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Leg Length Discrepancy Following Hip Replacement Surgery

Overview

Lengthening is usually done by corticotomy and gradual distraction. This technique can result in lengthenings of 25% or more, but typically lengthening of 15%, or about 6 cm, is recommended. The limits of lengthening depend on patient tolerance, bony consolidation, maintenance of range of motion, and stability of the joints above and below the lengthened limb. Numerous fixation devices are available, such as the ring fixator with fine wires, monolateral fixator with half pins, or a hybrid frame. The choice of fixation device depends on the desired goal. A monolateral device is easier to apply and better tolerated by the patient. The disadvantages of monolateral fixation devices include the limitation of the degree of angular correction that can concurrently be obtained; the cantilever effect on the pins, which may result in angular deformity, especially when lengthening the femur in large patients; and the difficulty in making adjustments without placing new pins. Monolateral fixators appear to have a similar success rate as circular fixators, especially with more modest lengthenings (20%).Leg Length Discrepancy

Causes

A patient?s legs may be different lengths for a number of reasons, including a broken leg bone may heal in a shorter position, particularly if the injury was severe. In children, broken bones may grow faster for a few years after they heal, resulting in one longer leg. If the break was near the growth center, slower growth may ensue. Children, especially infants, who have a bone infection during a growth spurt may have a greater discrepancy. Inflammation of joints, such as juvenile arthritis during growth, may cause unequal leg length. Compensation for spinal or pelvic scoliosis. Bone diseases such as Ollier disease, neurofibromatosis, or multiple hereditary exostoses. Congenital differences.

Symptoms

The patient/athlete may present with an altered gait (such as limping) and/or scoliosis and/or low back pain. Lower extremity disorders are possibly associated with LLD, some of these are increased hip pain and degeneration (especially involving the long leg). Increased risk of: knee injury, ITB syndrome, pronation and plantar fascitis, asymmetrical strength in lower extremity. Increased disc or vertebral degeneration. Symptoms vary between patients, some patients may complain of just headaches.

Diagnosis

A systematic and well organized approach should be used in the diagnosis of LLD to ensure all relevant factors are considered and no clues are overlooked which could explain the difference. To determine the asymmetry a patient should be evaluated whilst standing and walking. During the process special care should be used to note the extent of pelvic shift from side to side and deviation along the plane of the front or leading leg as well as the traverse deviation of the back leg and abnormal curvature of the spine. Dynamic gait analysis should be conducted during waling where observation of movement on the sagittal, frontal and transverse planes should be noted. Also observe head, neck and shoulder movements for any tilting.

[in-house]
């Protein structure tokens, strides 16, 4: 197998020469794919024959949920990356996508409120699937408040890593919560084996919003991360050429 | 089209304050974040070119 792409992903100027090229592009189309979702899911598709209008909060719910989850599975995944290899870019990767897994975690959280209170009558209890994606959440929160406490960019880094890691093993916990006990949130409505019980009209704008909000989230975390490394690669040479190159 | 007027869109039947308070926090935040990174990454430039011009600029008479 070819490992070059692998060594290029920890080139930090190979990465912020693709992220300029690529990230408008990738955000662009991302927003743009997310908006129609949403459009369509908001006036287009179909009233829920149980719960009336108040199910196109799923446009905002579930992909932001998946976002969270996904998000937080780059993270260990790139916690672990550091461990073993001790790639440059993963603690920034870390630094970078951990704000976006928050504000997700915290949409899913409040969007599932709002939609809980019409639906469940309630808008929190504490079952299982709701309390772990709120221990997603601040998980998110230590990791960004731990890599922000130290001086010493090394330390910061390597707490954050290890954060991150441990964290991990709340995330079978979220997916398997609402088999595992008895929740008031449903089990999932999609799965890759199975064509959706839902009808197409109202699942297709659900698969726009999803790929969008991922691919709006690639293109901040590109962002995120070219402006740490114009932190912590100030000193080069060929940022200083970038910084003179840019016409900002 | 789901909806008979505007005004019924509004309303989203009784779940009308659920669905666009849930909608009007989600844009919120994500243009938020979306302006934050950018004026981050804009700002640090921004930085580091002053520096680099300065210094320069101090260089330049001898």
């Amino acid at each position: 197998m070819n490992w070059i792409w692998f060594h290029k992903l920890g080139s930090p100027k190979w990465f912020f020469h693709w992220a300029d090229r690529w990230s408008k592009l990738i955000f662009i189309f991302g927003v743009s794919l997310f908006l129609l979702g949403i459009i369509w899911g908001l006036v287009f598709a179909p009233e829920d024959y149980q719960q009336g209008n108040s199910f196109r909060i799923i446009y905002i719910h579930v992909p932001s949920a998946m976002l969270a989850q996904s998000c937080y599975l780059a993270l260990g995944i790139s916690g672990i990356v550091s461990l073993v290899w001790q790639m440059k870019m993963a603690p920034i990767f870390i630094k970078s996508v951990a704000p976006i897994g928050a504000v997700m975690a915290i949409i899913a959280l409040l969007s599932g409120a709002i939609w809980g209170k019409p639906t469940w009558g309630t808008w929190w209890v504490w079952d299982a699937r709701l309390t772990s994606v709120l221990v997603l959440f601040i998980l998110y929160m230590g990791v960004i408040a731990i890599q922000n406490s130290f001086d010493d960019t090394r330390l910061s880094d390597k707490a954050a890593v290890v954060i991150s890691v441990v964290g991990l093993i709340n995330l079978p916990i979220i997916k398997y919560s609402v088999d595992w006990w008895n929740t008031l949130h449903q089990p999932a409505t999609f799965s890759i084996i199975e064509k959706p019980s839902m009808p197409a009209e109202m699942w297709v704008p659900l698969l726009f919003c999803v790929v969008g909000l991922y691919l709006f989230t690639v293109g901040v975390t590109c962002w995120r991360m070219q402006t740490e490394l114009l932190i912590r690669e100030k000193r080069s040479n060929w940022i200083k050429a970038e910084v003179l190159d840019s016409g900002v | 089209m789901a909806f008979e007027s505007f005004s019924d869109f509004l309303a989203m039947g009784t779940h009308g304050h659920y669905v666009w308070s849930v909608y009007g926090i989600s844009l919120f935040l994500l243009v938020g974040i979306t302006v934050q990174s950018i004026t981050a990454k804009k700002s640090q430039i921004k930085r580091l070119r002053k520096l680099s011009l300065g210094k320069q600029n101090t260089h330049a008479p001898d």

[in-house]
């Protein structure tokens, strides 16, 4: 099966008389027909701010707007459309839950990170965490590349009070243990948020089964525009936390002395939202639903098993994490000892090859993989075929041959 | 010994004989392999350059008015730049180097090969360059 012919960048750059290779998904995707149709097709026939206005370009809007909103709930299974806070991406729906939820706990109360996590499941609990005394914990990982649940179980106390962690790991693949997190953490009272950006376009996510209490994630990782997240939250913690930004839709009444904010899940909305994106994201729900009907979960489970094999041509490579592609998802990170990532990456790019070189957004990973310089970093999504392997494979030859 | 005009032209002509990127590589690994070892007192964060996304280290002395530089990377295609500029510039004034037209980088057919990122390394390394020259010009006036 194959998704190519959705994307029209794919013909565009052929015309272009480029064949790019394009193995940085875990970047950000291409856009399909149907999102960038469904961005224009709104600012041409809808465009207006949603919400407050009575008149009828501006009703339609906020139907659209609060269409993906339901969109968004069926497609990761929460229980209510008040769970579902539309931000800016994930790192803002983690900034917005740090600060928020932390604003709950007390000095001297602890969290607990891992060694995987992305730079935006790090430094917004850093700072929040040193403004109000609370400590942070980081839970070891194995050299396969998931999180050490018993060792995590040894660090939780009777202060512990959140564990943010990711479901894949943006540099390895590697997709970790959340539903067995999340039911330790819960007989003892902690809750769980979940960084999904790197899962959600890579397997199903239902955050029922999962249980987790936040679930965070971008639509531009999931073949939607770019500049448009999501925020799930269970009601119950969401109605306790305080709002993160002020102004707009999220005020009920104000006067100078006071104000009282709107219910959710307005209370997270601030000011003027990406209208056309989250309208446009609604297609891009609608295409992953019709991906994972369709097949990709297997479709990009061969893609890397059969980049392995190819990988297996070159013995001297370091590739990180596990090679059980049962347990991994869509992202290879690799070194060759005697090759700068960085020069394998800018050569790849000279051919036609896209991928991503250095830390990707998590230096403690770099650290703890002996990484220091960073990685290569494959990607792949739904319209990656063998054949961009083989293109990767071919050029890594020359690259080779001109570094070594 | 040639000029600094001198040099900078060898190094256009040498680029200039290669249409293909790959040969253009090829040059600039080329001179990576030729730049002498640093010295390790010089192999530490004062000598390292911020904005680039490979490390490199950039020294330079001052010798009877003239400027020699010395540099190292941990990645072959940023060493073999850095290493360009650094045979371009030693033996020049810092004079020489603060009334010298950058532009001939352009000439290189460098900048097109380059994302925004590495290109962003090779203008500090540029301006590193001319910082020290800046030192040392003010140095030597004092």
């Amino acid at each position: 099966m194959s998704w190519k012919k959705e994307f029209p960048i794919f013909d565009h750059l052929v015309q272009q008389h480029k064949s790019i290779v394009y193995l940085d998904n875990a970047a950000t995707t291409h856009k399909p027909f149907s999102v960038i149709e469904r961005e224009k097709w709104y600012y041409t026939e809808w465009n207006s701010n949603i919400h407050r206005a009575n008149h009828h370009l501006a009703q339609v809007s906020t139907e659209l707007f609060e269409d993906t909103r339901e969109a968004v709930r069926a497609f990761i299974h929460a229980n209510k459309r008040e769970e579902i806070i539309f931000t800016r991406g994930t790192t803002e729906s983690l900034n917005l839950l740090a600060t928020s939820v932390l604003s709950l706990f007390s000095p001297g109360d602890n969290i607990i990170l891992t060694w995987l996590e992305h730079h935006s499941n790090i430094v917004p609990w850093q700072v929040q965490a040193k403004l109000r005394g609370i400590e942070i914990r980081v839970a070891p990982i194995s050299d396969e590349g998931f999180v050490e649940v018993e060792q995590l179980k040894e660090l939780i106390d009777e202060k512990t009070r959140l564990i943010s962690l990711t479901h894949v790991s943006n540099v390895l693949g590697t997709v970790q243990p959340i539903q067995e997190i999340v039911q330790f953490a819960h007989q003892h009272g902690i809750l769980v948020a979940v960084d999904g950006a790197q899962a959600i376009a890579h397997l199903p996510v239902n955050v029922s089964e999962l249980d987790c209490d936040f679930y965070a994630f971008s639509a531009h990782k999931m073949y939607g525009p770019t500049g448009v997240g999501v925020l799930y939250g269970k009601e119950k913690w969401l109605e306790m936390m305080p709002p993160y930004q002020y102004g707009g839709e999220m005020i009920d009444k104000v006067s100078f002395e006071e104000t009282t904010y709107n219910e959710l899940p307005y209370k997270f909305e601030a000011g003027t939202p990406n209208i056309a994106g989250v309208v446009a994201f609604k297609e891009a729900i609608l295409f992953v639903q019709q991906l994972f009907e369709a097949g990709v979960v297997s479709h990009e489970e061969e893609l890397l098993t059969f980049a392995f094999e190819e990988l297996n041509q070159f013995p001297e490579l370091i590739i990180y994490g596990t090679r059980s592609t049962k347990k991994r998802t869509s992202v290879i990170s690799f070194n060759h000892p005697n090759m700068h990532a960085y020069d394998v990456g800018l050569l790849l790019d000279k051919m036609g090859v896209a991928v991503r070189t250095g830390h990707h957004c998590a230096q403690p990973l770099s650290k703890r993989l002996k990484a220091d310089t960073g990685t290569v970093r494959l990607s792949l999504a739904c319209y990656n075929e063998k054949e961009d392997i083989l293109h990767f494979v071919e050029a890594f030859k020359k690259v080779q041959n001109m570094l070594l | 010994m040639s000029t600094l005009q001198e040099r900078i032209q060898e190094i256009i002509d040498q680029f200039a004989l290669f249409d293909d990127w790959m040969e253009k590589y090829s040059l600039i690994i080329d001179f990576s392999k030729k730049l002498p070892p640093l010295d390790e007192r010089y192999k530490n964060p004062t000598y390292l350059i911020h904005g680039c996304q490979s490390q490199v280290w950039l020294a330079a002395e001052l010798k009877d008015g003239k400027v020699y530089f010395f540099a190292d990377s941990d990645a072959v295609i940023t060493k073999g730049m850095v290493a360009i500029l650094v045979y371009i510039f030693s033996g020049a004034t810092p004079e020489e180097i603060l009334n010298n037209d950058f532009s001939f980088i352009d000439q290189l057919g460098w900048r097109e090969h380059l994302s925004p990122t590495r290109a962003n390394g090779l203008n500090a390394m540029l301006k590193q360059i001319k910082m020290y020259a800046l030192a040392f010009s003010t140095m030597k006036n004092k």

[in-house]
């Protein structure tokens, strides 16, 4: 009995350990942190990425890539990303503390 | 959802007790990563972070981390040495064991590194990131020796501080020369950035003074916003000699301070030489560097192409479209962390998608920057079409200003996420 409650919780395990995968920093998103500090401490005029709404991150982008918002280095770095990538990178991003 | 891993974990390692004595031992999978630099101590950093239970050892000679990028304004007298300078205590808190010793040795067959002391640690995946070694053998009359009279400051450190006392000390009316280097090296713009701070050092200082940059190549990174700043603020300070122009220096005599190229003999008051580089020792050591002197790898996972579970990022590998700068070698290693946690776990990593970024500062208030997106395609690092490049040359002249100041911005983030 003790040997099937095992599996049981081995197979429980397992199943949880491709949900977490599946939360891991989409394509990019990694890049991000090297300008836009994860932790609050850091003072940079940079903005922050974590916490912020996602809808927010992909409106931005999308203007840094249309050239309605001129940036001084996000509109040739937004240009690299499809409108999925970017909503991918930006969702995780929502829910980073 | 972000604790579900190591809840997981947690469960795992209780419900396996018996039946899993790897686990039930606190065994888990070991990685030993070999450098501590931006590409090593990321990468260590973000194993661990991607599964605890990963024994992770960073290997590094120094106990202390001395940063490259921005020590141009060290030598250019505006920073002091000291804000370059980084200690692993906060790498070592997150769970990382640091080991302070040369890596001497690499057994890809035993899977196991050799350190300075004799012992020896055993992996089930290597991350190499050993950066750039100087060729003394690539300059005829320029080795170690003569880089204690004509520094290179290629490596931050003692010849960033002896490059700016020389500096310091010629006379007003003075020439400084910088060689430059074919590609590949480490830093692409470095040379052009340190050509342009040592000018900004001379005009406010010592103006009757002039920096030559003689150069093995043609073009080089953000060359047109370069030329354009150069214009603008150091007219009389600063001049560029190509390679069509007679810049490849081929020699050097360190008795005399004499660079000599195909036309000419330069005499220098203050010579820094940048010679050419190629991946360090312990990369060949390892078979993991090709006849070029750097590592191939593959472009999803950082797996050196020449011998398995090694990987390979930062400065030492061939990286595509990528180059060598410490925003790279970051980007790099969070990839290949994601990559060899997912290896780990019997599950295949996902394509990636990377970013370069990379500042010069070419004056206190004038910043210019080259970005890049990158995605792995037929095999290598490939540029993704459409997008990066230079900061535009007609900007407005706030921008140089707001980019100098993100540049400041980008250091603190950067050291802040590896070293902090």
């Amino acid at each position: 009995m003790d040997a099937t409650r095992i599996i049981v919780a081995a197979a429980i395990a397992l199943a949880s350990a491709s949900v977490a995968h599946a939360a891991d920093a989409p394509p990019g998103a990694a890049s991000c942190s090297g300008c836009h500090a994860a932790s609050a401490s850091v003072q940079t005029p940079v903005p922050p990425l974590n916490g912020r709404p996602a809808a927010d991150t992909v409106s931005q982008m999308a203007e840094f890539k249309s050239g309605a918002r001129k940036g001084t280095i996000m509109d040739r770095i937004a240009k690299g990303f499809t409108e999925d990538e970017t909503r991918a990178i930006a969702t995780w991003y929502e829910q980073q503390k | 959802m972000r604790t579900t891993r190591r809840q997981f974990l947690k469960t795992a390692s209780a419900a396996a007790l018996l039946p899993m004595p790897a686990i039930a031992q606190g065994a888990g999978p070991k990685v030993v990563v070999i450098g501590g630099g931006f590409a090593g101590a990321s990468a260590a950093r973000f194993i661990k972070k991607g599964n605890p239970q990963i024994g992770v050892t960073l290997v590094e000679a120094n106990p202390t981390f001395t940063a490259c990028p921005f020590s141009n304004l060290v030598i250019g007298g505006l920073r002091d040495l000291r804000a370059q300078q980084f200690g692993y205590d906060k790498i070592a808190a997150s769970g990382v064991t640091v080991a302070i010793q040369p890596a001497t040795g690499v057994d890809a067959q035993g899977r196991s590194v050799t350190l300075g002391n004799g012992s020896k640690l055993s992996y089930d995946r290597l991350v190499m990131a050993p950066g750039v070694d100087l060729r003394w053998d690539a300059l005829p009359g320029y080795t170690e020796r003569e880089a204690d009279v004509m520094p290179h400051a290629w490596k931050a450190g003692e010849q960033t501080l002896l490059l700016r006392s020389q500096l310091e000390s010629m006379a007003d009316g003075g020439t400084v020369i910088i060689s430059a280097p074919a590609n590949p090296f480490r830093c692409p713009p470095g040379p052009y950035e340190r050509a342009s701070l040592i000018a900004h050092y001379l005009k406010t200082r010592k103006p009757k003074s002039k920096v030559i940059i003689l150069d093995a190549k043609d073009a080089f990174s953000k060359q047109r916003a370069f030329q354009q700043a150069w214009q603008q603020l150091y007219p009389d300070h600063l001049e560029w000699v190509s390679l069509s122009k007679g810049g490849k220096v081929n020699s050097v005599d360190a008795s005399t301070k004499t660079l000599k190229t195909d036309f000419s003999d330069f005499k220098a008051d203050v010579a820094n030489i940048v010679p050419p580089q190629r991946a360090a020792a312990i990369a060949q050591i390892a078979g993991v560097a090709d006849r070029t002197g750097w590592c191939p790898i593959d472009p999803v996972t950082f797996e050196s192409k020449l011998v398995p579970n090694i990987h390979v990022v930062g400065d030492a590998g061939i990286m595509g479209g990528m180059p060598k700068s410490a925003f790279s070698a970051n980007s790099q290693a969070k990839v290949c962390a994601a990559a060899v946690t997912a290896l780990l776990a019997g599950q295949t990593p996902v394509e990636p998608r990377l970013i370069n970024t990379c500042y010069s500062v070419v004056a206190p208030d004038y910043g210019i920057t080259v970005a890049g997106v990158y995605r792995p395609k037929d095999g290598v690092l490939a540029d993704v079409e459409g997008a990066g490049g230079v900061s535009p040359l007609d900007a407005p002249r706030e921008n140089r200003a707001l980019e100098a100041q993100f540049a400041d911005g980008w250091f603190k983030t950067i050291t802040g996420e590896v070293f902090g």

Non Surgical Treatment

The most common solution to rectify the difference in your leg lengths is to compensate for the short fall in your shortest leg, thereby making both of your legs structurally the same length. Surgery is a drastic option and extremely rare, mainly because the results are not guaranteed aswell as the risks associated with surgery, not to mention the inconvenience of waiting until your broken bones are healed. Instead, orthopediatrician's will almost always advise on the use of "heel lifts for leg length discrepancy". These are a quick, simple and costs effective solution. They sit under your heel, inside your shoe and elevate your shorter leg by the same amount as the discrepancy. Most heel lifts are adjustable and come in a range of sizes. Such lifts can instantly correct a leg length discrepancy and prevent the cause of associate risks.

LLL Shoe Insoles

Surgical Treatment

Surgeries to lengthen a leg are generally only performed when there is a difference in leg length of greater than four centimeters. These types of surgeries can be more difficult and have more complications, such as infections, delayed healing, dislocations, and high blood pressure. In a several step process, bone lengthening surgeries involve cutting a bone in two in order to allow new bone growth to occur. After the bone is cut, a special apparatus is worn with pins that will pull the bone apart at approximately one millimeter per day. This causes osteogenesis, or new bone growth, in between the cut bone segments. A cast or brace may be required for several months after surgery to allow the new bone growth to harden and provide extra support.

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